DJ Cassidy’s “Blame it on the Freak” will get you dancing, even in vintage Chanel
DJ Cassidy has undoubtedly had his part in putting together some of your favorite songs, all of which are straight bops: take “Calling All Hearts” featuring Robin Thicke and Jessie J, or “Honor” featuring Grace and Lil Yachty as some prime examples.
Cassidy’s passion has always been music, the primary reason being that while Cassidy has DJed and performed for all different demographics around the world, he’s seen firsthand how music serves as a unifying force for all of these people. No matter who you are or where you’re from, it’s hard to resist a good beat.
Such was the concept behind his latest single and music video, “Blame it on the Freak”, featuring dance star Dytto and creative visionary Sasha Samsonova, one of the only people Cassidy completely trusts creatively (I mean, she’s more or less the Jenners’ private Instagram photographer: she’s obviously doing something right). But despite the endless list of credentials both Sasha and Dytto have to their names, nothing speaks louder than their talent. DJ Cassidy brought these two powerhouses on to “Blame it on the Freak” because he knew what they were each truly capable of. Their joint music video is further proof of that.
We spoke to the three talents and asked all about their latest creative project, “Blame it on the Freak.”
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Where did you come up with the concept for the song?
DJ Cassidy: “Blame It On The Freak” was a collaboration between myself, my production partner Greg Cohen, legendary guitarist Nile Rodgers, hit songwriter Midi Mathers, and newcomer Royal Love. First, Greg wrote the chords and we laid down the track. Then, Nile sprinkled his magic potion. This is the third time I’ve worked with Nile. It’s always crazy to think that the same guitar he used on my record, he used on “We Are Family” and “Like A Virgin,” just to name a few.
When Midi and Roy got together, the lyrics for the chorus poured out almost instantaneously the second the drums dropped. The phrase “Blame It On The Freak” seemed so epic to all of us right away. What if every time music was trying to move your body and you felt inhibited, you could just let all those fears go and simply blame it on the freak inside you. I believe there’s a freak in all of us. And that freak is freedom.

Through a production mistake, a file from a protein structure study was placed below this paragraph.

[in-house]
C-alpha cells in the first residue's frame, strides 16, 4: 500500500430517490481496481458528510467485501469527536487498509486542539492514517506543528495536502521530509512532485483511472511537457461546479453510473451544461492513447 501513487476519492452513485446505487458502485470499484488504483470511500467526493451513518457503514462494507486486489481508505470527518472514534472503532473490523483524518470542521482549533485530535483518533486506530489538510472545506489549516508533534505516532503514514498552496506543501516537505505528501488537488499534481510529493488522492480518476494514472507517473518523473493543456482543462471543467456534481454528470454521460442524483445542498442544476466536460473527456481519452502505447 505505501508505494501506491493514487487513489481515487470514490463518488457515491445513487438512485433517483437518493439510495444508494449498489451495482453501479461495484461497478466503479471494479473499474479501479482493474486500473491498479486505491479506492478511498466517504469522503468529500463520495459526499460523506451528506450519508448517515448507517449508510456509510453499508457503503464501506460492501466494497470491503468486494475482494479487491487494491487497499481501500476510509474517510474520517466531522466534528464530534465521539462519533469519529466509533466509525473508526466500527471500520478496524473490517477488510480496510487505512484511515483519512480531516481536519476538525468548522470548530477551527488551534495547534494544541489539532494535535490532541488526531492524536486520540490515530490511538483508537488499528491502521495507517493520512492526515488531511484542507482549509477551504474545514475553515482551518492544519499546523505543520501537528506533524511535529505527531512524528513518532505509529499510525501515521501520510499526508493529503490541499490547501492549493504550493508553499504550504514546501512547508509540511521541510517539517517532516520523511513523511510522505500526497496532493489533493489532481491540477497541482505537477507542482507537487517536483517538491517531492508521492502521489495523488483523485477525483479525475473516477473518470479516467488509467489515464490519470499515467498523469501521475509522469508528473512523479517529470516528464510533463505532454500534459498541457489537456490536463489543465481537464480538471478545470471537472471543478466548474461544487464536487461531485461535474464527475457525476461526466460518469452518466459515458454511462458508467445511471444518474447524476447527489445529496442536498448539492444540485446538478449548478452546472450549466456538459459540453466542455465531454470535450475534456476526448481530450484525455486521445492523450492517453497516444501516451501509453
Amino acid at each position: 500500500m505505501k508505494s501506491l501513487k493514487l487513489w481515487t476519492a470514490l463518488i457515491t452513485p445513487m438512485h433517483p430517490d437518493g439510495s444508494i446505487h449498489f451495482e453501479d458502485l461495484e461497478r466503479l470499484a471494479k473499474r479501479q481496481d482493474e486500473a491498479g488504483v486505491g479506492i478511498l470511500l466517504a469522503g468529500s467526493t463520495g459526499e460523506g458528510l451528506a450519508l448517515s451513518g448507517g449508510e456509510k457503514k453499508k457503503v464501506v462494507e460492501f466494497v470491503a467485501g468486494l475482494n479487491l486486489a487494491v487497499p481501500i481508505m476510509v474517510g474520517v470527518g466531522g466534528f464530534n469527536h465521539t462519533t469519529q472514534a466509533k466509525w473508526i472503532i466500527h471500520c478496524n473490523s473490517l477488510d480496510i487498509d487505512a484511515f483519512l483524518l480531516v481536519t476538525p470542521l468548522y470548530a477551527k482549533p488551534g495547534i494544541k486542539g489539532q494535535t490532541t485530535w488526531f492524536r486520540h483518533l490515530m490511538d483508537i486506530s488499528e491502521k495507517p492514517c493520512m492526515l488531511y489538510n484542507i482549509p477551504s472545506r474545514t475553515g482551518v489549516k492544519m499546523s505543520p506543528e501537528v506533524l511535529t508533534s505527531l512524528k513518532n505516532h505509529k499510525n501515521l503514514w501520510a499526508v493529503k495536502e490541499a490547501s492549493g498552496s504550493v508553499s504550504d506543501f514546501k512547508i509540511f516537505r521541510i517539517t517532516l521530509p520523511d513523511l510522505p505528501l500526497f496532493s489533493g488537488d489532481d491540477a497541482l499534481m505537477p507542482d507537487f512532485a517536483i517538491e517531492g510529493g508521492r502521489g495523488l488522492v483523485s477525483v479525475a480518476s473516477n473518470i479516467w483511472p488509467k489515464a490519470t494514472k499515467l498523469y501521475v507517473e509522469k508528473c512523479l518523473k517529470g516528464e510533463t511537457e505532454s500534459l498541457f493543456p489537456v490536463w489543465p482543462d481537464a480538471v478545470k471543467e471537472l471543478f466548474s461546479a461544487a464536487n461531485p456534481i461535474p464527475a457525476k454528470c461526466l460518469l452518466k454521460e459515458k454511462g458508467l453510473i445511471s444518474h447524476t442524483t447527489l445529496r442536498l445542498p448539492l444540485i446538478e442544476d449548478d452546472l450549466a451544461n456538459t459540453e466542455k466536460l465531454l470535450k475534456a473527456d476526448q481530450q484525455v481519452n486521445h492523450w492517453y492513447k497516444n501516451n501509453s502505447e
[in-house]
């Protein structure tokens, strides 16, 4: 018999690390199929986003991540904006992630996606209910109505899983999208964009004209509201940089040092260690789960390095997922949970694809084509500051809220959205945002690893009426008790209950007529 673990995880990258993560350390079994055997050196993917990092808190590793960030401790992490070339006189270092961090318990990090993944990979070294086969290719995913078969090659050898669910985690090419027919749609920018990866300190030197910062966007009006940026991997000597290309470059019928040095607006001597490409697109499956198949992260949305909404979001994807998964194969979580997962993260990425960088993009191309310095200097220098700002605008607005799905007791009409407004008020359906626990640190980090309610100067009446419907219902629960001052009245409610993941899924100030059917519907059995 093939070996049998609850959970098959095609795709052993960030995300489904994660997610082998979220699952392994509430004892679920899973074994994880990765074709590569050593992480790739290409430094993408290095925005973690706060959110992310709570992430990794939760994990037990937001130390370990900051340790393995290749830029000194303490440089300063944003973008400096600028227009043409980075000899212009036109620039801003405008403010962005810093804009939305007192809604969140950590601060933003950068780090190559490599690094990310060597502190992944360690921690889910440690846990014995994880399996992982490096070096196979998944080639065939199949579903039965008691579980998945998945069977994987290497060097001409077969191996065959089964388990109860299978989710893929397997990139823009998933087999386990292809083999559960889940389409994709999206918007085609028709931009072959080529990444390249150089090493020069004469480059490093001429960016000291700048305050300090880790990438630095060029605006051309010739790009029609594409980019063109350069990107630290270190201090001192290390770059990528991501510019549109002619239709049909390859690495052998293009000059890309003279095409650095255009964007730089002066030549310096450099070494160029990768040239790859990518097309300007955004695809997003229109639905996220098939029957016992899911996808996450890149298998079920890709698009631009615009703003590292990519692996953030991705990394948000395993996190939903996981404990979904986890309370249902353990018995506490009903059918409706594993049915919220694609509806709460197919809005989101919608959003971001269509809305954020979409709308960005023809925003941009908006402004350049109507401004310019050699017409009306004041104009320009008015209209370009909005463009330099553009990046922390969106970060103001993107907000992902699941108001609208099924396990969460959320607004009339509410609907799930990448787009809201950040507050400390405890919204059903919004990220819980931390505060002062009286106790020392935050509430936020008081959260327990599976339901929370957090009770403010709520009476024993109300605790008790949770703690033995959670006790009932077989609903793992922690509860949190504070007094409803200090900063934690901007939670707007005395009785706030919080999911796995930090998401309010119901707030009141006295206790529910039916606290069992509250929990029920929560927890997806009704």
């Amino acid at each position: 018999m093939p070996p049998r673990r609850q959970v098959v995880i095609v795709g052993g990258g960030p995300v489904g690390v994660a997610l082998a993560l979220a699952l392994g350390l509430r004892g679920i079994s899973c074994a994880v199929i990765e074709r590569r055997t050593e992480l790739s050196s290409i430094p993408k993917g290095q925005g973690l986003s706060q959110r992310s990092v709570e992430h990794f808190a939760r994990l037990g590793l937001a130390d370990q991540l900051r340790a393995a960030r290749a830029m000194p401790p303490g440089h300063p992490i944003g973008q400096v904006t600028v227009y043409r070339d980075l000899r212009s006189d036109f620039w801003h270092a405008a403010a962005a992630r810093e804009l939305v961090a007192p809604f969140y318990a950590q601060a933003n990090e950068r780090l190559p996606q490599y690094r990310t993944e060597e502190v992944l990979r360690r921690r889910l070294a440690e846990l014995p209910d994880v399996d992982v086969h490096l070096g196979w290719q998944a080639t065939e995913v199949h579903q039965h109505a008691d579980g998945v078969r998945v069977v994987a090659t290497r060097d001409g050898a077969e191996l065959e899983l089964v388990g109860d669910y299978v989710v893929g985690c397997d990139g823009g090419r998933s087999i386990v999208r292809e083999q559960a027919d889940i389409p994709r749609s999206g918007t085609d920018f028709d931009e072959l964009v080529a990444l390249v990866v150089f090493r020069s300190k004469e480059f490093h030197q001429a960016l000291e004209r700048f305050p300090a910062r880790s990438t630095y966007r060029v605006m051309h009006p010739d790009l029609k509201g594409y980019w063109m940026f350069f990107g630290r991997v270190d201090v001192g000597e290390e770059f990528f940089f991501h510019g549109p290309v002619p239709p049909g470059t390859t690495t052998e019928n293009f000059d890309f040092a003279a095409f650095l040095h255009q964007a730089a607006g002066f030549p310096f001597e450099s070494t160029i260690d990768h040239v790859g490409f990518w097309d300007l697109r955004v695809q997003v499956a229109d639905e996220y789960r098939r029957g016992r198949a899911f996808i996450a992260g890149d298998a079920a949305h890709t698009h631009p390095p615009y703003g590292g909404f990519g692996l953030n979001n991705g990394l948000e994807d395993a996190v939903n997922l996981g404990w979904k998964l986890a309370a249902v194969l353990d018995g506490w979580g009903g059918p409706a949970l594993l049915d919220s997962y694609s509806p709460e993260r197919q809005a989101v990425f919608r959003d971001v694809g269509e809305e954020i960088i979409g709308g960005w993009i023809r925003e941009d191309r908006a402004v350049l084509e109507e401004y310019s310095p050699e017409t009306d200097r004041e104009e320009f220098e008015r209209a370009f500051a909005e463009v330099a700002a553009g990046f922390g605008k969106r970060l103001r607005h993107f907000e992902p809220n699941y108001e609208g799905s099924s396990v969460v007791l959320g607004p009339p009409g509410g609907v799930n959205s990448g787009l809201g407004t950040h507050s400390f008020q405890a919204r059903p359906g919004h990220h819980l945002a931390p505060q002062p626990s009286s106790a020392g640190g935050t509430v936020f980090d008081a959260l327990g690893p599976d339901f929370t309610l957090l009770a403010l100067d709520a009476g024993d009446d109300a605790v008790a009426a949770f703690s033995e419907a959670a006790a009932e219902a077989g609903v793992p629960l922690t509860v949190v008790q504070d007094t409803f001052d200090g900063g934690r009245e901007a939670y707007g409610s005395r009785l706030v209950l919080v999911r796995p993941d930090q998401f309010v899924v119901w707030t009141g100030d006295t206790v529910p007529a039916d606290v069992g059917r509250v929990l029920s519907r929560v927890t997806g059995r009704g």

Dytto: And one of Cassidy’s favorite dance movies is “Break In” and it’s actually one of mine as well. We took a lot of inspiration from that too, because one of his favorite characters is this guy Turbo who is just an insane dancer. But there’s also a girl in the movie named Kelly who kind of has the look were going for. So we were kind of like “If Kelly could dance like Turbo, what would it look like?” We just kind of took that “Break In” old school pop it, lock it inspiration and added it in with Sasha’s insanely cool vision and it was just all so special.
Cassidy, how would you describe your sound in general?
DJ Cassidy: I make dance music with the touch of a human hand and the pulse of a human heart. But simply put, I make funky feel good sexy dance shit.
How do you want people to feel when they listen to “Blame it on the Freak”?
DJ Cassidy: I want people to feel free. No fear. No inhibitions. I want people to feel united. No judgement. No ego. Simply put, I want people to feel good. That’s where my saying comes from…”You feel good? I feel good!”
Dytto, how did the song make you want to move?
Dytto: When I first heard the song it was just so funky, but at the same time I felt like it wasn’t just for dancers which is what made the concept come to life for me. I felt like you know, if I wasn’t a dancer and was just someone hearing this song in the supermarket or the club or wherever, how would it make me feel? And it makes me feel like running wild, you know?
So I kind of wanted to incorporate all of this dance stuff that I’ve trained in for years but also wanted to incorporate what someone who isn’t a trained dancer would dance like when they hear this song: just like feeling themselves, jammin’ out and being like “this is my song!”, running around singing singing along.